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Young Men's Club. [Newspaper Article] — Myrtleford Mail and Whorouly Witness — 23 April 1914
Young Men's Club. This club resumed its meetings on Mon day evening, when, notwithstanding the unfavorable weather, there was an attend ance of about 40 members. During the evening Mr W. H. Morsley made a few in teresting- remarks on First Aid, and it was decided to devote an evening occasionally to instruction in this desirable subject. It has also been resolved to form a .Mutual Improvement and Debating Society in con nection with the club, and the members will probably take up the matter of re forming the Progress Association in ~ Myrtleford.
BUYING NEW IMPLEMENTS. [Newspaper Article] — Myrtleford Mail and Whorouly Witness — 23 April 1914
BUYING NEW IMPLEMENTS. In buying new implements or ma chines, every &lt;man will foe guided by his own experience or fancy. We find one man swearing by a certain make of machine, and the next neighbor by another make, 'both claiming that their machine is best, and maybe it is, ac cording to conditions and usage. In considering the various points in fa vor of any machine, one should .always, take into account the accessibility of each part. One has often spent an hour or more in trying to get at some part needing repair while the actual job has only taken 10 minutes to do. i
Offence on Little Girl. DEATH SENTENCE PASSED. [Newspaper Article] — Myrtleford Mail and Whorouly Witness — 23 April 1914
Offenee on Little Girl. Death Sentence Passed. At the Hay Circuit, Court Henry Todd was charged with committing an offence .on a girl, aged fourteen years,- at Narandera, on Boxiug night. It was alleged that accused took the girl to a picture show, and afterwardsinsisted on walking home with her. On the way he dragged ( her to a vacant allotment and com mitted the offence. He prevented the girl from screaming by placing his hand over her mouth. The girl had to seek hospital treatment, and is still under a doctor's care. The jury returned a verdict of guilty. His Honor, in passing sentence of death, stated that the recommenda tion to jmercy by the jury on account of prisoner's youth would be placed before the authorities. ! Mr William Lees Darlison, of the i Telegraph Office, has been appoin j ted to one of the 21 recently created I positions of permanent Electoral ! Returning Officers for the Common wealth, for which there were over j 450 applications. Mr Darlison will I receive a f...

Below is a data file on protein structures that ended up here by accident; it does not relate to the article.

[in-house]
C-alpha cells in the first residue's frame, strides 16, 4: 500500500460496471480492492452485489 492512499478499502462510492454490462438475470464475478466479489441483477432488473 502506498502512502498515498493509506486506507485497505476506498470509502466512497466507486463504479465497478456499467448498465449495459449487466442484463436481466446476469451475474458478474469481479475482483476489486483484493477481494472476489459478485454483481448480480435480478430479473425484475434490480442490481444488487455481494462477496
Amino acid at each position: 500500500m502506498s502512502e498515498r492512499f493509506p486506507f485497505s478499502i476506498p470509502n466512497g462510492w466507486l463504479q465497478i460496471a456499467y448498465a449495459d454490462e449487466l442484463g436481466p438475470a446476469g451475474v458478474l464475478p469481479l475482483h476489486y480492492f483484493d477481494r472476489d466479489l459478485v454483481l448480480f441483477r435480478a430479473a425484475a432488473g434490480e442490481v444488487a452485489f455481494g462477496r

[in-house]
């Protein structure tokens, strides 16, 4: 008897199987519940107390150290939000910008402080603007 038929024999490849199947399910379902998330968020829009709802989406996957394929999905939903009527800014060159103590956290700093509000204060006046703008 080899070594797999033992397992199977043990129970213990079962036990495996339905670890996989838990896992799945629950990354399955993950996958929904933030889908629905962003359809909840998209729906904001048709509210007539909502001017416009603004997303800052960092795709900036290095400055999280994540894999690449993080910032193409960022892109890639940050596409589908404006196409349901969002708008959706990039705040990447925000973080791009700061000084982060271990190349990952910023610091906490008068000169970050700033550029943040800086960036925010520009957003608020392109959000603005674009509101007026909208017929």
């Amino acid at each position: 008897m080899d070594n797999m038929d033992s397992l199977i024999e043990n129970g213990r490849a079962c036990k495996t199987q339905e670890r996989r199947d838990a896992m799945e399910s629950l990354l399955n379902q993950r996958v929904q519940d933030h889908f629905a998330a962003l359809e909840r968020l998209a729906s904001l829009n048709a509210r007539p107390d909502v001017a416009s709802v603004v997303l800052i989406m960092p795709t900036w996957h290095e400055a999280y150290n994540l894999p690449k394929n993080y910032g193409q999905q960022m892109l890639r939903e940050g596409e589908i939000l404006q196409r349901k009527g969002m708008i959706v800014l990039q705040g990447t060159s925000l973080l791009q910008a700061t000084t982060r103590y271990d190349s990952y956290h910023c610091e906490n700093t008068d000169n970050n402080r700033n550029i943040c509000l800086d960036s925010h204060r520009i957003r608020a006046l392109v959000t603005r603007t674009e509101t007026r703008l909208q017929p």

FARM IMPLEMENTS. Their Care and Preservation. [Newspaper Article] — Myrtleford Mail and Whorouly Witness — 23 April 1914
1 *fXrm IMPLEMENTS." 1 Their Care and Preservation. A matter -which is very often ne* ments. They are so often allowed to. glected on farms is the care of imple lie albout the place in all weathers that their periods of usefulness are seriously curtailed.. After an imple ment has done..its -first season's work the owner should, when stowin? It in its proper place, see that it is in or der, and if there are any defects he should , make a note of them, or, if convenient, it is better to have such defects repaired at once. Then he knows that his machine is ready for the next season's work. With such implements as the stripper or har vester, where belts are used, the belts should be removed and have a little oil rubbed on them, and ibe put away in a cool place. The seed drill is an implement that requires a lot of care. A little extra attention will often save two or three days' delay. Suci- im plements as ploughs, harrows, culti vators, etc., which are of iron,.do not require a shed so...
"Black" Chaff. [Newspaper Article] — Myrtleford Mail and Whorouly Witness — 23 April 1914
"Black" Chaff. I i ■ _4__ , . The locomotive staff employed on the new. railway line from Wagga. to Tumbarumba refused to handle " black" chaff, and were in conse quence suspended. The whole of the men (about 150) employed over the entire length of the line there upon " downed " tools and went on strike. The men were re-instated by the Commissioners, and orders issued that no producers to be car ried for the .present on the line, which is not completed. The trouble is extending, and serious complications on the rail ways are likely to ensue. It is stated that 3000 farmers and others are willing to proceed to Sydney to cart produce in the even;, of ca ters refusing to do so.